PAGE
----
There’s nobody who could ever truly replace Sidney Prescott (and why would you want to?), but with Campbell’s absence, it’s clear that the Scream franchise needs a new leading lady, and Scream VI cements Sam in that role. While I’ll admit I wasn’t particularly taken with her in Scream, Sam Carpenter is without question the MVP of Scream VI: Her pragmatic attitude and willingness (if not eagerness) to fight back against Ghostface makes her a compelling protagonist, especially when she’s given the chance to turn the tables and get in a few licks of her own.
The Meeks-Martin twins are also undeniable scene stealers Though by now I’ve grown accustomed to being wary of romances in this franchise, the Mindy/Anika relationship is a sweet, believable one, and Jasmin Savoy Brown makes the most of this new facet to Mindy, delivering more than a few heartbreaking and memorable scenes. On the opposite end of the spectrum is Mason Gooding’s Chad, a character who can be summed up with the word “himbo,” but who delivers a number of the film’s funniest moments. Though he may not have all that much depth to him, his charm and loyalty make him a welcome presence, especially in terms of the unique brother/sister bond he and Mindy bring to the table.
Rounding out the cast are the film’s only two real legacy characters (as pointed out by Mindy herself): Gale Weathers and Kirby Reed. Though I’ll never say “no” to more Gale, it almost feels as if her presence in the film is an afterthought—she’s not particularly involved in the mystery in a significant capacity and ends up feeling more like wasted potential than anything else. Especially with Sidney so noticeably absent, one can’t help but wonder why Gale got to stick around if they weren’t going to give her all that much to do.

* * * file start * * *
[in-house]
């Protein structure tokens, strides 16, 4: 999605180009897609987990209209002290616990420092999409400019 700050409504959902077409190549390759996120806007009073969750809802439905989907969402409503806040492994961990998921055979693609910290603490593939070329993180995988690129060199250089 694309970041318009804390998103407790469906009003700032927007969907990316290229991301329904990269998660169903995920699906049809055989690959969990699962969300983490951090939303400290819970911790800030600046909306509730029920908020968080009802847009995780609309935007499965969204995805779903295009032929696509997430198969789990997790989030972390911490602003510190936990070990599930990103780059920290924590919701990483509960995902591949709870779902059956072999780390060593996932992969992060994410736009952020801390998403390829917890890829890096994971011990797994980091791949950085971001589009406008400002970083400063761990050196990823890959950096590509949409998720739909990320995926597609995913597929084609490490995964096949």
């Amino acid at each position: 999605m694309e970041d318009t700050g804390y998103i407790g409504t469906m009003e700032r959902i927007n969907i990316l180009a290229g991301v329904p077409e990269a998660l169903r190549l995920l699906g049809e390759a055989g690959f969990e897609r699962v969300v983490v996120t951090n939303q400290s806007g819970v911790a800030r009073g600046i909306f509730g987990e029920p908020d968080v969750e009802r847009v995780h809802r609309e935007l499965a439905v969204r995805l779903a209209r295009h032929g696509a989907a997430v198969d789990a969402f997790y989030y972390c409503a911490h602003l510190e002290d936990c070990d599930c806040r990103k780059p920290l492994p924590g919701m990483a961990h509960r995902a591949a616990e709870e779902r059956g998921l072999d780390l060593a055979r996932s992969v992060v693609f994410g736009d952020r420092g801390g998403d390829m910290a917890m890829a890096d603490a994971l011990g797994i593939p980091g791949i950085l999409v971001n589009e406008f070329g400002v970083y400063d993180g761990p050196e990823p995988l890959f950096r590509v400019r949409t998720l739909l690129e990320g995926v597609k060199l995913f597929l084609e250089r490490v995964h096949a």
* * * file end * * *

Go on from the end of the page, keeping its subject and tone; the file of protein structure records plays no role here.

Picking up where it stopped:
A returnee who does shine, though, is Panetierre’s Kirby—a movie-loving Randy Meeks type who barely survived the events of Scream 4 and is now working as an FBI agent following the resurgence of Ghostface killings. Panetierre slides seamlessly back into the role of Kirby, and while Gale feels frustratingly isolated, Kirby blends remarkably well with the Woodsboro Core Four—her interactions with Sam and Mindy are particularly memorable.
As for the killer reveal itself (which, of course, I won’t spoil here), I’d put Scream VI squarely in the middle of the pack—the Ghostface of this film sets a franchise record in one capacity, although their motive and backstory isn’t much beyond what we’ve seen in previous films. It’s difficult to discuss Ghostface and their victims without diving into spoiler territory, but there is a curious holdover from Scream 5 that highlights the tonal/directorial differences between a Radio Silence-produced Scream film and a Craven-produced Scream. There’s a lack of killer instinct (no pun intended) to Scream VI that makes the ending feel a little lacking in impact and a little too neat and tidy—though admittedly, there’s still one more film in the trilogy, so it’s possible they’re saving the most devastating for last.
But even with an ending a little too squeaky-clean for a franchise this blood-soaked, Scream VI is yet another undeniably strong entry for a franchise that just doesn’t seem to know how to make a bad movie. With standout performances from Barrera and Savoy Brown, as well as the welcome return of Hayden Panettiere, Scream VI is a bloody good time at the movies—boasting one of the franchise’s wittiest scripts yet.
(featured images: Paramount Pictures and Spyglass Media Group)